With his new album To The One (Abstract Logix/Mediastarz), iconic guitarist and composer and 2010 Grammy Winner John McLaughlin looks backwards and forwards simultaneously. The six original songs are hauntingly evocative – with roiling rhythmic swells, modal expanses, and telepathic group interaction echoing the profound influence of John Cotrane’s 1965 spiritual jazz masterpiece A Love Supreme.
Mostly written in July and August of 2009, the music composing To The One was set down in the studio in November and December, with very few overdubs, by McLaughlin’s current performing outfit, the Fourth Dimension: Gary Husband (keyboards, drums), Etienne M’Bappe (electric bass), and Mark Mondesir (drums). Compositional devices clearly inspired by Coltrane are fused with elements of McLaughlin’s own multi-faceted approach, all delivered with a group empathy and shared vision that harkens back to Coltrane’s fearless mid-’60s quartet of Elvin Jones, McCoy Tyner, and Jimmy Garrison. The effect of Jones’ kaleidoscopic approach to rhythm and drumming is especially felt, brilliantly recast and explored via McLaughlin’s gift for complex metrical structures.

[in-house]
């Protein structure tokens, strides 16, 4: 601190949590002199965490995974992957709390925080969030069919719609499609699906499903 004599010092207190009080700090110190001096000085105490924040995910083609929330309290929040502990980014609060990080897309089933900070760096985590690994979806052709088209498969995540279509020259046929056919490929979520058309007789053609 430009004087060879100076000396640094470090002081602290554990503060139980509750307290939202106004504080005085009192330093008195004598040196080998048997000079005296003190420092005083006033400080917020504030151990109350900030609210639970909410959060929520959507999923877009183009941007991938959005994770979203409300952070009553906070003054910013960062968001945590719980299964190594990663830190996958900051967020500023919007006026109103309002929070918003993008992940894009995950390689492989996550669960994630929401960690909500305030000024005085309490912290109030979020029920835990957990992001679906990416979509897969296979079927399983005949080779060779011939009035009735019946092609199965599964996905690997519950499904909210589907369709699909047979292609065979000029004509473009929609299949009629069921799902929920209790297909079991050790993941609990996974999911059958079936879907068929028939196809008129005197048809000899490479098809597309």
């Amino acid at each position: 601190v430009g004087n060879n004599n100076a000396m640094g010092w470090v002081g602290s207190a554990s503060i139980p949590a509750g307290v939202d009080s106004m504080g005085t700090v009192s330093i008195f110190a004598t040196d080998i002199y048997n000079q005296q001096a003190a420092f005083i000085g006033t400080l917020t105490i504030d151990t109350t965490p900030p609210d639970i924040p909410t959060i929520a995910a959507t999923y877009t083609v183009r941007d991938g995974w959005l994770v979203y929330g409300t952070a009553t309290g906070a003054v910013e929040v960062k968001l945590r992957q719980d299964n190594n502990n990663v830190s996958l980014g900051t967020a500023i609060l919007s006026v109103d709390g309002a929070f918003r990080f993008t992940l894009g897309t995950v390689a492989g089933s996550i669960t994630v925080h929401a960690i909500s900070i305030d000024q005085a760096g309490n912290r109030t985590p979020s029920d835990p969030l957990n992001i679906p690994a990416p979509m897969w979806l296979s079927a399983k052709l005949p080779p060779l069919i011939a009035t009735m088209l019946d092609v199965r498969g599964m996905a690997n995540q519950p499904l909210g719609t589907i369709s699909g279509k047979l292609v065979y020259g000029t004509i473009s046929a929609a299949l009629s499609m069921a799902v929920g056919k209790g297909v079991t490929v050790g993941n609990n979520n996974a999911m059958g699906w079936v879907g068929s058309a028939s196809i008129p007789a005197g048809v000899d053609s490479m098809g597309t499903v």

McLaughlin’s restless, enquiring spirit is captured with disarming immediacy on To The One, vividly enhanced by both the skill and soulfulness of the Fourth Dimension. From the surging opener “Discovery” to the gently propulsive title track which closes the compact, forty-minute program, McLaughlin’s own playing is at its very peak: emotional and probing, exploding into flourishes of rapid-fire sixteenth notes one moment, candid and unguardedly vulnerable the next. No slavish imitation or sentimental tribute, To The One is a fiery yet open-hearted work, taking on the artistic and spiritual challenges first offered by Coltrane’s jazz masterpiece while making extensive use of the pioneering musical and technical vocabulary that McLaughlin has honed since the beginning of his storied career.